Nano-saturn

Supramolecular complex formation: Anthracene macrocycle and C60 fullerene.

© Wiley-VCH
© Wiley-VCH

Saturn, 2nd largest planet in our solar system has a special characteristic ring. Now, Japanese scientists have now synthesized a molecular “nano-Saturn”, which comprises a spherical C(60) fullerene as the planet and a flat macrocycle made of six anthracene units as the ring.

According to scientists, the ring must have a rigid, circular form, and must hold the molecular sphere firmly in its midst. Its Fullerenes are ideal candidates for the nano-sphere.

They are made of carbon particles connected into a system of rings that shape an empty sphere. The most popular fullerene, C(60), comprises 60 carbon particles organized into 5-and 6-membered rings like the leather patches of a great soccer ball.

The electrons in their double bonds know as the π-electrons, are in a sort of “electron cloud”, ready to uninhibitedly move about and have restricting associations with different particles, for example, a macrocycle that likewise has a “cloud” of pi-electrons. The alluring interactions between the electron cloud enable fullerenes to lodge in the holes of such macrocycles.

A progression of such complexes has beforehand been integrated. As a result of the places of the electron mists around the macrocycles, it was beforehand just conceivable to make rings that encompass the fullerene-like a belt or a tire. The ring around Saturn, however, isn’t like a “belt” or “tire”, it is a flat disc.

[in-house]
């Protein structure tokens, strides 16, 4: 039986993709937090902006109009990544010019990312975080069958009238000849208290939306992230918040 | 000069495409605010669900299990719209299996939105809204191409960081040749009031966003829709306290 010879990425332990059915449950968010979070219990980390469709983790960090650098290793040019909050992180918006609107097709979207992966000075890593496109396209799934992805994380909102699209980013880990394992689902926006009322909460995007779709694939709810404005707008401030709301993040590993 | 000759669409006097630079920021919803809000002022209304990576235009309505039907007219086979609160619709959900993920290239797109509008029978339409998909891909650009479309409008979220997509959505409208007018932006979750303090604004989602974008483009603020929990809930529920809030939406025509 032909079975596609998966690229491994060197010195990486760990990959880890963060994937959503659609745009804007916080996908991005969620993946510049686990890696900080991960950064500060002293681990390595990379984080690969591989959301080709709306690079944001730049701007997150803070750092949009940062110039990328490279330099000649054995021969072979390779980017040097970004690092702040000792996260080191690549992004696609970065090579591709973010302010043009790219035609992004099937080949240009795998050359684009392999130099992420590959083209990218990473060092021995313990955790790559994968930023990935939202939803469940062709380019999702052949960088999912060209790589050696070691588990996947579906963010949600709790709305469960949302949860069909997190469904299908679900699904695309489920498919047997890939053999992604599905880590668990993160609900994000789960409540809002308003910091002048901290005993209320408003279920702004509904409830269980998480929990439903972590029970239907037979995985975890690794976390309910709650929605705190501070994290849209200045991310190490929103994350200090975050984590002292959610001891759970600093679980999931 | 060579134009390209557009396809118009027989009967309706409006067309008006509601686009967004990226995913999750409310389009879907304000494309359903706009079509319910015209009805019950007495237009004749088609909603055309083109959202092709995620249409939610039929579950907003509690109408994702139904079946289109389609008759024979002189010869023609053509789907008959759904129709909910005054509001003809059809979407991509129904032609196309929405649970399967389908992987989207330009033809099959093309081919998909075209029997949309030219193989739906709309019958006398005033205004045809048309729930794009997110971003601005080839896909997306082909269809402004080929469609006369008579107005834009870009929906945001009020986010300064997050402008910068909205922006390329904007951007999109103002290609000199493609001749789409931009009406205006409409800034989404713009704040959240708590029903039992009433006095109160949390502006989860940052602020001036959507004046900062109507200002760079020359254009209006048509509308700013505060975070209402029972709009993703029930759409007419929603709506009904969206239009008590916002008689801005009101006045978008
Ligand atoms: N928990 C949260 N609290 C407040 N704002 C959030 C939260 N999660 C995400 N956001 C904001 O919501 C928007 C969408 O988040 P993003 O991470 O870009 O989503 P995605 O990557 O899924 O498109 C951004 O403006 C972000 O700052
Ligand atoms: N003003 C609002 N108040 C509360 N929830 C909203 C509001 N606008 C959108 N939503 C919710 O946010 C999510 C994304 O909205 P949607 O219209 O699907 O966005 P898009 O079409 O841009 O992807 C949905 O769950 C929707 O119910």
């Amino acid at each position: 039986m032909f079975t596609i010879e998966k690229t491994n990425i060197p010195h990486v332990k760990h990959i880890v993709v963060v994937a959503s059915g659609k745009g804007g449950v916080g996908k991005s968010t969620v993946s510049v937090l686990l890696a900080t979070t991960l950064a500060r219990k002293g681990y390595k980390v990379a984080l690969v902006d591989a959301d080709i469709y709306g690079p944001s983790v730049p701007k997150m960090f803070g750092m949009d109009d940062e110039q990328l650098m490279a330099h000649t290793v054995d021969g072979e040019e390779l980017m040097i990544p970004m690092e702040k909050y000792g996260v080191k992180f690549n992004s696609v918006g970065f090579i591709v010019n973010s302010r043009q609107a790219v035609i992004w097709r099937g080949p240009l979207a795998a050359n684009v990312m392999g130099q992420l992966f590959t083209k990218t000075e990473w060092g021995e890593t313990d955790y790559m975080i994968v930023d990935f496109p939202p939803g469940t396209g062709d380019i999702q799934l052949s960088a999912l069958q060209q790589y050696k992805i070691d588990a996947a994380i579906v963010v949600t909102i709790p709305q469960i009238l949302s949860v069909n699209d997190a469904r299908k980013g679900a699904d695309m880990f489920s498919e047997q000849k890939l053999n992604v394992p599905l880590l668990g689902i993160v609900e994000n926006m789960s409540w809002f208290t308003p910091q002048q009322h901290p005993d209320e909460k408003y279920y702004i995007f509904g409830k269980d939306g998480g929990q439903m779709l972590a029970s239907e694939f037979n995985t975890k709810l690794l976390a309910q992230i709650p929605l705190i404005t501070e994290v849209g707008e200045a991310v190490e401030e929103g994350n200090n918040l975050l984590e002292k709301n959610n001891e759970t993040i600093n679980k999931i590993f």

Scientists wanted to properly imitate this at the nanoscale. They successfully created a different type of bonding between the “nano-planet” and its “nano-ring”. Rather than utilizing the fascination between the pi-electron clouds of the fullerene and macrocycle, the group working with Shinji Toyota utilized the frail appealing collaborations between the pi-electron cloud of the fullerene and non-π-electron of the carbon-hydrogen groups of the macrocycle.

Scientists particularly used anthracene units, molecules made of three aromatic six-membered carbon rings linked along their edges.

They connected six of these units into a macrocycle whose cavity was the ideal size and shape for a C(60) fullerene. Eighteen hydrogen particles of the macrocycle venture into the center of the cavity. Altogether, their collaborations with the fullerene are sufficient to give the sufficiently complex stability, as appeared by computer reenactments. By utilizing X-beam examination and NMR spectroscopy, the group could demonstrate tentatively that they had created Saturn-shaped complexes.

They connected six of these units into a macrocycle whose cavity was the ideal size and shape for a C(60) fullerene. Eighteen hydrogen particles of the macrocycle venture into the center of the cavity. Altogether, their collaborations with the fullerene are sufficient to give the sufficiently complex stability, as appeared by computer reenactments. By utilizing X-beam examination and NMR spectroscopy, the group could demonstrate tentatively that they had created Saturn-shaped complexes.

The scientists reported the study in the journal Angewandte Chemie.